Police are investigating what could be the discovery of a woman’s skeleton in bush north of Coromandel township.
At the moment they’re playing down speculation the find could be related to the disappearance and murder of Swedish tourist Heidi Paakkonen in 1989, with Counties-Manukau police spokeswoman Kimberley Mathews saying “we’re waiting for a pathologist’s report this weekend on whether the bones are human, and we’ll decide our next step from there.”
The bones were discovered last weekend by a hunter, protruding from a bank. An eyewitness told Investigate Magazine the hunter retrieved a radius arm bone and a vertebrae, and showed them to colleagues this week. The witness says he placed the arm bone alongside the arm of a female staff member and it was comparable in size.
“The vertebrae had evidence of a cut from a knife,” the witness says.
The hunter had tried to alert police on the Coromandel Peninsula as he drove back to Auckland but both the Coromandel and Thames stations were shut. He eventually handed the bones to Pukekohe police station two days ago.
Police spokeswoman Kimberley Mathews says they’re expecting a pathologist’s report this weekend, and will review the matter on Monday.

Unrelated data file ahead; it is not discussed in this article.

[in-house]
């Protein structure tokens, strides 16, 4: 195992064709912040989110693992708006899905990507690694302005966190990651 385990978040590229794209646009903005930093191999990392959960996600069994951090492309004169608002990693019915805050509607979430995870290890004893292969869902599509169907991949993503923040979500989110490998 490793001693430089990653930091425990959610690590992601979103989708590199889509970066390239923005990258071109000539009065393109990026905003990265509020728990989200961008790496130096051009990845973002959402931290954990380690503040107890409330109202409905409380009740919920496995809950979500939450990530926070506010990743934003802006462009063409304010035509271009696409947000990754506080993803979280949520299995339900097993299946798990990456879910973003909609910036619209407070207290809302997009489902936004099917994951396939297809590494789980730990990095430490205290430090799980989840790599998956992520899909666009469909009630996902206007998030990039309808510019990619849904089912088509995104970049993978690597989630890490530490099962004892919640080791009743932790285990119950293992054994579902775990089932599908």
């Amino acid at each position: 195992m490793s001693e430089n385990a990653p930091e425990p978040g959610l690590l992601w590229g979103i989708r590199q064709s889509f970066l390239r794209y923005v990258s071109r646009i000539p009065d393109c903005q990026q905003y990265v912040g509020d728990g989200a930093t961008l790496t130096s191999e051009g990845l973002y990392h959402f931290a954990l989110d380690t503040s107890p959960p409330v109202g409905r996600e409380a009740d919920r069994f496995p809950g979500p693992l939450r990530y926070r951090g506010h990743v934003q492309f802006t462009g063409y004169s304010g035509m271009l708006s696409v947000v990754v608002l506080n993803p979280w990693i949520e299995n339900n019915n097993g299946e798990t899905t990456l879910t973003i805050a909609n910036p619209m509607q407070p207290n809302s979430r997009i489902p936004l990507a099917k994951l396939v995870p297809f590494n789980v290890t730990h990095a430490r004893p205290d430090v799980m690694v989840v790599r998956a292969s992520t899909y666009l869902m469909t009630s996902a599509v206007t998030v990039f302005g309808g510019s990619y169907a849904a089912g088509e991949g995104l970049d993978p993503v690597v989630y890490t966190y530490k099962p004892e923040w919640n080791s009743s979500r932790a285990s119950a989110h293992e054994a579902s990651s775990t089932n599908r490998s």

Finding skeletons in Coromandel is not unusual, but previous finds have nearly always been ancient Maori from historical burial grounds. The hunter who found the latest bones says they were buried with a plastic milkshake lid, making the pre-European theory less likely.
In April 1989 Swedish tourists Urban Hoglin and Heidi Paakkonen disappeared in the Coromandel. Hoglin’s body was found in 1991, with his neck vertebrae showing evidence of a violent stabbing, but Heidi’s body has never been found.
Police say a forensic examination will determine whether the bones are definitely human, and their likely age. The outcome of that examination will determine whether an investigation is launched and the scene cordoned off. With lots of false starts in the Swedish tourists mystery, no one is holding their breath just yet.
David Tamihere was convicted of the double murders in 1990, but Hoglin’s body was discovered 70km from where police said he was, and another man later made a death-bed confession.